Procopiou H.,Paris-Sorbonne University | Morero E.,Research Laboratory for Archaeology and History of Art | Vargiolu R.,CNRS Tribology and Dynamic Systems Laboratory | Suarez-Sanabria M.,CNRS Tribology and Dynamic Systems Laboratory | Zahouani H.,CNRS Tribology and Dynamic Systems Laboratory
Wear | Year: 2013

Stone polishing techniques, a deep reaching technical innovation, appeared in the Eastern Mediterranean during the Neolithic period and were generalised during the Bronze Age. Our team wanted to find out what specific techniques were employed but also which criteria were applied by prehistoric craftsmen to evaluate polished surfaces. Ethnographic data suggested that craftsmen used visual and haptic criteria during polishing and that apprenticeship required highly developed sensory abilities. In order to analyse these abilities, we studied traditional stone polishing at Mahabalipuram (India, Tamil Nadu) and observed, as craftsmen pointed out to us, that the more skilful ones "measure with their hands". The surface topography of polished samples was measured with an interferometer and a confocal rugosimeter. Polish has been identified by a multi-scale analysis based on the 2D method of continuous wavelets transform (CWT). Finally, the research team considered the sensorial perception of the polish by using an "haptic tribometer". Using this methodology we were able to show that technical choices occurring are closely related to the colour and the texture of the surface desired, for aesthetic reasons. Coming back to the archaeological record, our team was able to identify similar types of polish: some workshops (Egypt) produced mainly smooth and mat surfaces, some others (Crete) rougher but more shiny ones. This variability suggests cultural influence on the perception of surfaces within the prehistoric eastern Mediterranean. © 2013 Elsevier B.V. Source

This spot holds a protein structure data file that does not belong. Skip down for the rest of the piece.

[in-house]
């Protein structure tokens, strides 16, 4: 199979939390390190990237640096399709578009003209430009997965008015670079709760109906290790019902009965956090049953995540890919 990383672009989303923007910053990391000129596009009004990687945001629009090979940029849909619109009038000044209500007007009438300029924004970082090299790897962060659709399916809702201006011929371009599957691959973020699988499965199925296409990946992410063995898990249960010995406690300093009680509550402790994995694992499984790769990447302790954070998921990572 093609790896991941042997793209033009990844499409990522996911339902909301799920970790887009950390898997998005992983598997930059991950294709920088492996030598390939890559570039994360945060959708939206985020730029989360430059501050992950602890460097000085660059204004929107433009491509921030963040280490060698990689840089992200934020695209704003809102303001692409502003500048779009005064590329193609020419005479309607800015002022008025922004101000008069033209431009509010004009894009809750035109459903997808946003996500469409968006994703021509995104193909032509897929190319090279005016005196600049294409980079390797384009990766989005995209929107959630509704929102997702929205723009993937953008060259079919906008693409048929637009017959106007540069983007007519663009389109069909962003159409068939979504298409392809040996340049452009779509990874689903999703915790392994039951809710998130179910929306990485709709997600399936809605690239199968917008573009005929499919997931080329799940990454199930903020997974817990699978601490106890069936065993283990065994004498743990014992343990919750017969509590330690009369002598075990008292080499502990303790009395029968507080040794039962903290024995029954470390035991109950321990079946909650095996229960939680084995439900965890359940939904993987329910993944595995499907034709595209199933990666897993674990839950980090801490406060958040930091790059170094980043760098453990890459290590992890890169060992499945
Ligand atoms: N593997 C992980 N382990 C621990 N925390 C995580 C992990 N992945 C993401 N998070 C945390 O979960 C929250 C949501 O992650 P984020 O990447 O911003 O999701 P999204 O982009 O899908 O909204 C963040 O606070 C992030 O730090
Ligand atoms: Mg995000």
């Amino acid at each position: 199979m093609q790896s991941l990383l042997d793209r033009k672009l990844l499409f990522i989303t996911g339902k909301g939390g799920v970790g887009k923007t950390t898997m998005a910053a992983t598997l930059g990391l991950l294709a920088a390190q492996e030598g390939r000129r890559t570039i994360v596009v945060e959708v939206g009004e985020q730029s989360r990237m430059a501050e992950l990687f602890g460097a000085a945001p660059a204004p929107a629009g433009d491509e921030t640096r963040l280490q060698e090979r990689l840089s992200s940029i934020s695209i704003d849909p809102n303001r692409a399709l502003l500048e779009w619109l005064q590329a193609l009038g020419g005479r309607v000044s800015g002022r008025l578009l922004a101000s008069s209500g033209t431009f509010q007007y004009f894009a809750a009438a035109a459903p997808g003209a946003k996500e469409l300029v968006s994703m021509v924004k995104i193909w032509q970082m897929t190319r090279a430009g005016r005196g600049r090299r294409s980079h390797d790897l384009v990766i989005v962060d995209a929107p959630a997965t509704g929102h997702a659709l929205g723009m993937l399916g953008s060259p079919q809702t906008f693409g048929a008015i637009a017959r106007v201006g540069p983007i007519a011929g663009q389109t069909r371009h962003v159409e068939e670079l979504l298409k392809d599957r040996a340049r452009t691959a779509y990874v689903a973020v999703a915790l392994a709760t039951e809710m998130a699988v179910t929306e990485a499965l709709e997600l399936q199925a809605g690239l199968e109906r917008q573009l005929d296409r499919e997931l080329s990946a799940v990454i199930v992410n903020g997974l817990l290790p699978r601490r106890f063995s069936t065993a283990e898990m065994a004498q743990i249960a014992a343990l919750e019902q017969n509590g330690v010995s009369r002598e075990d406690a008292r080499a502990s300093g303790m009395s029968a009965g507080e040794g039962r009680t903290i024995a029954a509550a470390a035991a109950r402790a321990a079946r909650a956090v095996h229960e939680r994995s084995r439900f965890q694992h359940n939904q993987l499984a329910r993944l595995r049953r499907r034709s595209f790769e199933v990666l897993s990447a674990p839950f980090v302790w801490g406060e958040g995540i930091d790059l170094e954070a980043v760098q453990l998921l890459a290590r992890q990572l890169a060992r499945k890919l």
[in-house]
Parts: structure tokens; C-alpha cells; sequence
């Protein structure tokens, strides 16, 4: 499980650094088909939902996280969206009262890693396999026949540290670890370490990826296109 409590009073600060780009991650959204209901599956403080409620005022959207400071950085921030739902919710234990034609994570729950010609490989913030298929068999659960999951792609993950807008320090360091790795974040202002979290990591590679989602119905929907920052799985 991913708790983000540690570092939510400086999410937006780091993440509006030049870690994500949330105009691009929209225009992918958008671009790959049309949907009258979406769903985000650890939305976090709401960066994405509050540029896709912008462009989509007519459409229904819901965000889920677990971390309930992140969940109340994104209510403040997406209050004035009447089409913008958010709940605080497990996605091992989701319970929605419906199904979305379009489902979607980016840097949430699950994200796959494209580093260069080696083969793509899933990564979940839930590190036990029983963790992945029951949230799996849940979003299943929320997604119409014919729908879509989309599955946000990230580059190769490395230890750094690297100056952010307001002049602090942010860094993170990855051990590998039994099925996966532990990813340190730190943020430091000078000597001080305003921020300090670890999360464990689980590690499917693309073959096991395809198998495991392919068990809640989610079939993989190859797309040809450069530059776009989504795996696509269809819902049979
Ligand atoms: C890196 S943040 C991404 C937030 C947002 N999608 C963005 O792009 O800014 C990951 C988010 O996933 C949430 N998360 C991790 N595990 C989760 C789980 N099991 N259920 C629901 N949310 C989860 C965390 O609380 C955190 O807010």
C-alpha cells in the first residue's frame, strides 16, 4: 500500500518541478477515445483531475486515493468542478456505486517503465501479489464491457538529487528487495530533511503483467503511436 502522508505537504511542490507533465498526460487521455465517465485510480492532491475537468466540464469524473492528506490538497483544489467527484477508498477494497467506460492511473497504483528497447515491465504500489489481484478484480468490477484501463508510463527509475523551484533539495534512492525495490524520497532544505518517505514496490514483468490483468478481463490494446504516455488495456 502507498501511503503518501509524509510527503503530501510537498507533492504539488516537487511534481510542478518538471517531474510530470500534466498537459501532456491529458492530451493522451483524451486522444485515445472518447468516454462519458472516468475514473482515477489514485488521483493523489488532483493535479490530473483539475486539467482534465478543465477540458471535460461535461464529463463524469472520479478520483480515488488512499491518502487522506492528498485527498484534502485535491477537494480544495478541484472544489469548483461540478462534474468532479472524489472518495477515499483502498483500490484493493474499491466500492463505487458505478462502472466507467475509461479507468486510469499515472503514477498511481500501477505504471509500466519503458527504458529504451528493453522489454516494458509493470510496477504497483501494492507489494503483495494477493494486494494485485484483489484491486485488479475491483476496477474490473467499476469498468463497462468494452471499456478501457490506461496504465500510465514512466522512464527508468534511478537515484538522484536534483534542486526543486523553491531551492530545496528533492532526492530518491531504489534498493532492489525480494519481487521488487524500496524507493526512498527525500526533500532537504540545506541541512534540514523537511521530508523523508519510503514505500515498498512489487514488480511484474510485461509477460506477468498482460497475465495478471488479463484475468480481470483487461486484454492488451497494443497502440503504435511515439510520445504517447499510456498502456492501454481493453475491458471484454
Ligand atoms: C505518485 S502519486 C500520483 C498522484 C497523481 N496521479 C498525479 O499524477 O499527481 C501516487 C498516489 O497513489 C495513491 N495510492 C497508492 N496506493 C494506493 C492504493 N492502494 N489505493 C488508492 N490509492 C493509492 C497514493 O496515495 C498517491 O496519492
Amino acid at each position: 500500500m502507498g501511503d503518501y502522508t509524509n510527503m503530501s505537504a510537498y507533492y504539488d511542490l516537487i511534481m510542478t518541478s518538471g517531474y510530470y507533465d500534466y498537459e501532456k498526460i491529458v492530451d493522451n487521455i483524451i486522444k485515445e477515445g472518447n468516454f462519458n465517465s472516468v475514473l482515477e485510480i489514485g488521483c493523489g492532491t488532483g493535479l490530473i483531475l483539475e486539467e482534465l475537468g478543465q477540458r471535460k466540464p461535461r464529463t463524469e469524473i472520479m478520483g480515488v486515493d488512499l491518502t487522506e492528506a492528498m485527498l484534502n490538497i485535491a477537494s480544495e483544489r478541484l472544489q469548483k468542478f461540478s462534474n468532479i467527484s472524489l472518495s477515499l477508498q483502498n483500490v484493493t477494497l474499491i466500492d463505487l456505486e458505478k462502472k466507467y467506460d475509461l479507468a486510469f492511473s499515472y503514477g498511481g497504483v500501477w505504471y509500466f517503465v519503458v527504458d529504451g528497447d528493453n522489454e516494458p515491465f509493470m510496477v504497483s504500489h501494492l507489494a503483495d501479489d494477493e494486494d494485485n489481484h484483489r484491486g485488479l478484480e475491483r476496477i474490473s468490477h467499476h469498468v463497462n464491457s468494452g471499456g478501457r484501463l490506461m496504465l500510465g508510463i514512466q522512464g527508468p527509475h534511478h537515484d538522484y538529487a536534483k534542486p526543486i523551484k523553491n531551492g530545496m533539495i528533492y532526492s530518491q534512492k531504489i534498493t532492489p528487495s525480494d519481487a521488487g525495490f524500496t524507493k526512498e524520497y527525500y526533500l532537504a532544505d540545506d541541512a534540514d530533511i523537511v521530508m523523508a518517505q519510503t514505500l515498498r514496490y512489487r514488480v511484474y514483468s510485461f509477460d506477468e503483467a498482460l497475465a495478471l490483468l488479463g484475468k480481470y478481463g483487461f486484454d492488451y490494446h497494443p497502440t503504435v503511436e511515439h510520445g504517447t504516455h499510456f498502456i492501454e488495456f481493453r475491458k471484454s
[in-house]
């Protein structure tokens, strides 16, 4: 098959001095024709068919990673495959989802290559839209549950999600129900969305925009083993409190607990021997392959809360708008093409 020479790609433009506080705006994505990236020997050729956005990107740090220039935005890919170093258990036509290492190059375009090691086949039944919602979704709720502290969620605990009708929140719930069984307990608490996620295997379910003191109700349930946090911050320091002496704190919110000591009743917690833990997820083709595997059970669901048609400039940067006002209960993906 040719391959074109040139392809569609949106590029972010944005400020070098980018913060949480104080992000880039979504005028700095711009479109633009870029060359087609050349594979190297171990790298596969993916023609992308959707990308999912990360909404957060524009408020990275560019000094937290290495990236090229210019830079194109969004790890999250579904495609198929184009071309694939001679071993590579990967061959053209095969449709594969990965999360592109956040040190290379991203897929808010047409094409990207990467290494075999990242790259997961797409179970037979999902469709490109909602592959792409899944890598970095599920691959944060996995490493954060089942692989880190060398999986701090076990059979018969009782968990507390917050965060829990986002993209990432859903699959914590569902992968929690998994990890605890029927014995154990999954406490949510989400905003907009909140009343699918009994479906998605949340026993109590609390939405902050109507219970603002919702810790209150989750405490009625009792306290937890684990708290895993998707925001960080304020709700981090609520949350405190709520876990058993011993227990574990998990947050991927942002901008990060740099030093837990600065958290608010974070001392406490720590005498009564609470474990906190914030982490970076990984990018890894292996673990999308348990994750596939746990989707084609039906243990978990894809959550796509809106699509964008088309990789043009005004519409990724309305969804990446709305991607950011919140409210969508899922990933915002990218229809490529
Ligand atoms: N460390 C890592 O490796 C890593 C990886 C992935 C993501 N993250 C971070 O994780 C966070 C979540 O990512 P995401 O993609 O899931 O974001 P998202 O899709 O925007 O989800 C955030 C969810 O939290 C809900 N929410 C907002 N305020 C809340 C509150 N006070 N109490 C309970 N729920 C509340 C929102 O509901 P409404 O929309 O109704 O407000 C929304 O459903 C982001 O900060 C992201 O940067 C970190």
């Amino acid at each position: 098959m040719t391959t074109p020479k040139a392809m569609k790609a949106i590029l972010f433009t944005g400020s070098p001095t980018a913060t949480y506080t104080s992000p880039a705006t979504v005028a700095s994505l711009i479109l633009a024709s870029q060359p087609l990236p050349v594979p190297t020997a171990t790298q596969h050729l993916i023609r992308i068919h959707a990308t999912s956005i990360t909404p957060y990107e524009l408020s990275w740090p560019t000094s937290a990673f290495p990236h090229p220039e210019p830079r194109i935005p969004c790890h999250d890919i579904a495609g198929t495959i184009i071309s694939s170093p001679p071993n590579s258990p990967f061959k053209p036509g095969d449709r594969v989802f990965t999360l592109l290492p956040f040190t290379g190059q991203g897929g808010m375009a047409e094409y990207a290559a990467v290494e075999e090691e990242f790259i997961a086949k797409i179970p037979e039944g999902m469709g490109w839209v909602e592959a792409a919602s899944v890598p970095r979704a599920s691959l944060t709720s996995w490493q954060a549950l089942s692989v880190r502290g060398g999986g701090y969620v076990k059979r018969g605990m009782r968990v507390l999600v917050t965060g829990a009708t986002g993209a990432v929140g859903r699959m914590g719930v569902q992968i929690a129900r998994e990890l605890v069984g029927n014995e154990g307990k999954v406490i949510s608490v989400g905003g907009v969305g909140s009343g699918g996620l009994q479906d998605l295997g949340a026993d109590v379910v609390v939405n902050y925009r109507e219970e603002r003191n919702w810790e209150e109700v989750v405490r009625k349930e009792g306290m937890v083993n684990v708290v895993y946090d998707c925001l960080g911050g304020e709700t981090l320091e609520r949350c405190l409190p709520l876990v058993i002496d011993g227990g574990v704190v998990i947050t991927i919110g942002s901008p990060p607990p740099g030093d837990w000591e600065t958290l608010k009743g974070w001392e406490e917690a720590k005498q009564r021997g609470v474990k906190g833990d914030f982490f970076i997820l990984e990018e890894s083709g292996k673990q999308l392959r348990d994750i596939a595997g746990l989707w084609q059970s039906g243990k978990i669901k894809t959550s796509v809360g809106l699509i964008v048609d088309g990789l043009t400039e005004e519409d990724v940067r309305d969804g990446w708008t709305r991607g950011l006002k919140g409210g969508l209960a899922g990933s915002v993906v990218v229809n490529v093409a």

Bates M.R.,University of Wales | Briant R.M.,University of London | Rhodes E.J.,University of California at Los Angeles | Schwenninger J.-L.,Research Laboratory for Archaeology and History of Art | Whittaker J.E.,Natural History Museum in London
Proceedings of the Geologists' Association | Year: 2010

The unique Middle and Late Pleistocene sedimentary record preserved along the Sussex/Hampshire Coastal Corridor between Romsey and Brighton contains a wealth of deposits including highstand marine sediments associated with a variety of different aged beaches, fluvial sediments associated with rivers crossing the coastal plain and cold stage deposits accumulating above the marine and fluvial sediments. Although quarrying activity has been extensive across much of the area it has been undertaken in flooded workings due to the high level of the watertable. Consequently little is known in detail about the sequences except where they outcrop on the foreshore around the coast. This paper examines recent work from the lower coastal plain using a multi-disciplinary approach these deposits to elucidate the age of the sequences and their associated environments of deposition. OSL dates from two of the beaches, the Aldingbourne and Brighton/Norton Beaches, place both within MIS 7. Although these OSL dates cannot differentiate between sub-stages within MIS 7, coupling these results with inferences from local geography, lithology and contained microfossils it is clear that the beaches belong to two different phases within MIS 7. These two beaches are clearly divided by a major phase of erosion and downcutting associated with a fall in sea-level. Fluvial sediments from Solent Terrace 2 and Arun Terrace 4 also date within MIS 7 and are tentatively ascribed to the downcutting event between the beaches. Together this information allows us to propose, for the first time, a robust independently dated framework for the lower parts of the coastal plain integrating for the first time the marine and terrestrial record. © 2010 The Geologists' Association. Source